To put that in perspective, Twitter is used by 313 million people per month, Instagram has 500 million monthly active users. By any measure, Messenger is huge, and Facebook recently been working to update the Messenger experience in order to enable brands to reach their customers via direct message.
And that’s likely to become an increasingly popular option – here’s why.
As social media has risen to prominence in the last decade, people have become more and more accustomed to posting their everyday life and experiences online. The strength of social is that is enables everyone to have a voice, but at the same time, that openness and accessibility comes with its own problems – most notably, in terms of public record.
Over time, people have also grown more wary about what they’re posting online and who might see it. Indeed, studies have shown that up to 92% of recruitment professionals now refer to candidates’ social media profiles when assessing them for a position, which, if you’ve recorded the good, bad and ugly of your life on Facebook might not be a good thing.
On top of this, the expanding popularity of Facebook has lead to more prying eyes who are able to view your content. When Facebook first took off, it was the cool thing to do, where teens dominated play.
But now, you’re just as likely to be connected to your parents, even your grandparents on The Social Network, which, in turn, has lead to more people taking their conversations off the main Facebook channels and into direct messaging. This trend is also believed to have been a big driver in the popularity of Snapchat, which is all private and messages are not kept on permanent record.
The evidence of this shift is most prominent among younger users – a recent survey in the US found that direct messaging is the dominant form of communication among teens (and by a big margin).
Because of this change in user behaviour, it makes sense to also enable users to connect with brands via message. But in order to do that, Facebook will need to shift the perception of what messaging is – as noted, people generally see messaging as a way to stay in touch with friends, not connect with businesses. But as time goes on, this is likely to change.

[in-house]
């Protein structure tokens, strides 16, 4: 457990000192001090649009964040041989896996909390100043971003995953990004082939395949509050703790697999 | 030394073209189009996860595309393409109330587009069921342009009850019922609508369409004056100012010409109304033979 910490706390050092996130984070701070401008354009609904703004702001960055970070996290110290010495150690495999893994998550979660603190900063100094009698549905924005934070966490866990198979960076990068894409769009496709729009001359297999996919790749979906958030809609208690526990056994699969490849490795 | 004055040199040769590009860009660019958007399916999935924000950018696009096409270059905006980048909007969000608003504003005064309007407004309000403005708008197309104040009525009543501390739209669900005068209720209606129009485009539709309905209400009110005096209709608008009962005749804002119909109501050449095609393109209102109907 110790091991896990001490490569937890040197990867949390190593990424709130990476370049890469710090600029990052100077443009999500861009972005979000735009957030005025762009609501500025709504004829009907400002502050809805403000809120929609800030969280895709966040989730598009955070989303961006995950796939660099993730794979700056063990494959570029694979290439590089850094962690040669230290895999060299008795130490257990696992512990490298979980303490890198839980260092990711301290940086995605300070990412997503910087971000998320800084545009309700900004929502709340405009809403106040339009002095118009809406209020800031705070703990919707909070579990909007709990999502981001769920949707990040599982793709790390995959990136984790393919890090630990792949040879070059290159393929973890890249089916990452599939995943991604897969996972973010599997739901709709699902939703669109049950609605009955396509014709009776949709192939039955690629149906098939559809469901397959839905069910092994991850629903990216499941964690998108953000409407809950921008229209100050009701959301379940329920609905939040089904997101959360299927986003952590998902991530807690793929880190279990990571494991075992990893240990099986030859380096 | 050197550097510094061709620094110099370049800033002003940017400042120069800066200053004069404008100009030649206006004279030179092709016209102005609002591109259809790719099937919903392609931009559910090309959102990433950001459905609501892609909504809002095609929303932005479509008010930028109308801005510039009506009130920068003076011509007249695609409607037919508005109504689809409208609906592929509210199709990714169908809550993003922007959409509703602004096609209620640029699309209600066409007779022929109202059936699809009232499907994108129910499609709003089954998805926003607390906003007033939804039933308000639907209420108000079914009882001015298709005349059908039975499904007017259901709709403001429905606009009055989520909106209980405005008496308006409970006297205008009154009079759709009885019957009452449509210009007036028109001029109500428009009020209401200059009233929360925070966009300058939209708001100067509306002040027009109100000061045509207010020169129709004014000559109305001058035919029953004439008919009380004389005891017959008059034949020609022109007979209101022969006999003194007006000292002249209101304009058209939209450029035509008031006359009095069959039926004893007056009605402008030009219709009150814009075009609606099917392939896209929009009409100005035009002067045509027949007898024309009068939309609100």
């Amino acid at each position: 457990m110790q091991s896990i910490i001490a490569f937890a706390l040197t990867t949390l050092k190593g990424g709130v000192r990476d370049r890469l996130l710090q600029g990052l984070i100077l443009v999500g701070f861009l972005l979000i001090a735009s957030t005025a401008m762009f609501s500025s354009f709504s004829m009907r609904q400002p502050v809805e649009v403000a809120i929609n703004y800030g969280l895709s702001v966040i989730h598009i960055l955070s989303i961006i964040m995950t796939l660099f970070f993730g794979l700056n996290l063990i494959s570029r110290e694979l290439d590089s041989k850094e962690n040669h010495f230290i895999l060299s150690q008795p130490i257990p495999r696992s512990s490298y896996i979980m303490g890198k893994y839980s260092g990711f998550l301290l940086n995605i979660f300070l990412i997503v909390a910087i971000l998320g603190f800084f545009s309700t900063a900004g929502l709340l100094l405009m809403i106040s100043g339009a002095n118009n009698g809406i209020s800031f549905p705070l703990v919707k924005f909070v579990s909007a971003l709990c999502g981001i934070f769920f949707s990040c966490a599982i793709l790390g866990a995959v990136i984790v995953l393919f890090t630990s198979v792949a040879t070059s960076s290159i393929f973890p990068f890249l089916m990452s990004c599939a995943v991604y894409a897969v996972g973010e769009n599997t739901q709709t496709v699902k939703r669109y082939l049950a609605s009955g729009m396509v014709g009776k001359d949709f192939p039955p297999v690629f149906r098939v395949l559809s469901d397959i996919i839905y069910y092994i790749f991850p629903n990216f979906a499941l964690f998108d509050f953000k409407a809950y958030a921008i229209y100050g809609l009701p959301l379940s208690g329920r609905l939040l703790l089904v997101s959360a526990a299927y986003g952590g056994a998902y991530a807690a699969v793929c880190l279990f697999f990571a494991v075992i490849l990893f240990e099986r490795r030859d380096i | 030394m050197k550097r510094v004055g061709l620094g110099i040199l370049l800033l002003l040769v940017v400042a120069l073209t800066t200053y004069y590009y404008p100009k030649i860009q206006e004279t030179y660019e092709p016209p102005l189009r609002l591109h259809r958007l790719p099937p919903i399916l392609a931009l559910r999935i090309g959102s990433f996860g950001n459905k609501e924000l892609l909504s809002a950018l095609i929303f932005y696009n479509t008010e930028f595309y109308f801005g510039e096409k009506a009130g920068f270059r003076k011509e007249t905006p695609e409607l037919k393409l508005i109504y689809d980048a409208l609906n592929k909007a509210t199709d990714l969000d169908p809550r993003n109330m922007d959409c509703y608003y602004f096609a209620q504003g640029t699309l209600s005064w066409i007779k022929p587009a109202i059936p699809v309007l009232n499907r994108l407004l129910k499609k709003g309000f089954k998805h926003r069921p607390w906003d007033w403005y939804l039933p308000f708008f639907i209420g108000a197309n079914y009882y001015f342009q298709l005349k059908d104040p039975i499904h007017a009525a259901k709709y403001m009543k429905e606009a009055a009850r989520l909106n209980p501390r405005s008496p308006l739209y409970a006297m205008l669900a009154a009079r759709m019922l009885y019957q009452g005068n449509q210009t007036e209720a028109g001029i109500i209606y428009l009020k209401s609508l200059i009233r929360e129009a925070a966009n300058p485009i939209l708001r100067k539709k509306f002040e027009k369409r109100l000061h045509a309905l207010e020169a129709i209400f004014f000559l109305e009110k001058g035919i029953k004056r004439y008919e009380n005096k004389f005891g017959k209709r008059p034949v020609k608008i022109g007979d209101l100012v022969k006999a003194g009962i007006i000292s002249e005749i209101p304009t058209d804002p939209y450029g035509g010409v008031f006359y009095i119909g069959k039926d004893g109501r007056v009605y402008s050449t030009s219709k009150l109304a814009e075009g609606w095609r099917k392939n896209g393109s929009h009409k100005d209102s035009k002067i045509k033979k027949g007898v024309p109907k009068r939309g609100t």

Imagine if you could send a direct message to a store asking them if they have a product you like in stock, in your size – or if they could message you when they do?
The benefit of messaging is that all your information is logged in a message thread, so the store would be able to look up your history with them and answer your query without you having to specify your details and preferences.
And that is where the next level of messaging is focussed.
Facebook recently announced a new Bots for Messenger platform which will enable businesses to create automated bot systems that can respond to customer queries on their behalf. These bots, fuelled by Facebook’s own artificial intelligence engine, will understand common language queries and will be able to refer to previous interaction history to formulate a response.
Such innovation has major potential – using bots, you’d be able to message a pizza store and have them process your regular order without you having to interact with a real person. The store owner just has to process the order, and you only need to message a contact, rather than look up a phone number and wait online.
That’s a basic example, but the introduction of bots could lead to a major shift in how we interact with businesses, and see major cost savings for brands who no longer need staff to respond to every single query.
It’s not going to happen overnight, it’ll take time to come into full effect, but business through Messenger has a lot of advantages – and given that a billion people use the app, there’s clearly a lot of people already communicating via message, that could easily transition into messaging your business as well.
It’ll take time, but it may just be worth investigating and utilizing Messenger for your business now and getting in ahead of the coming trend.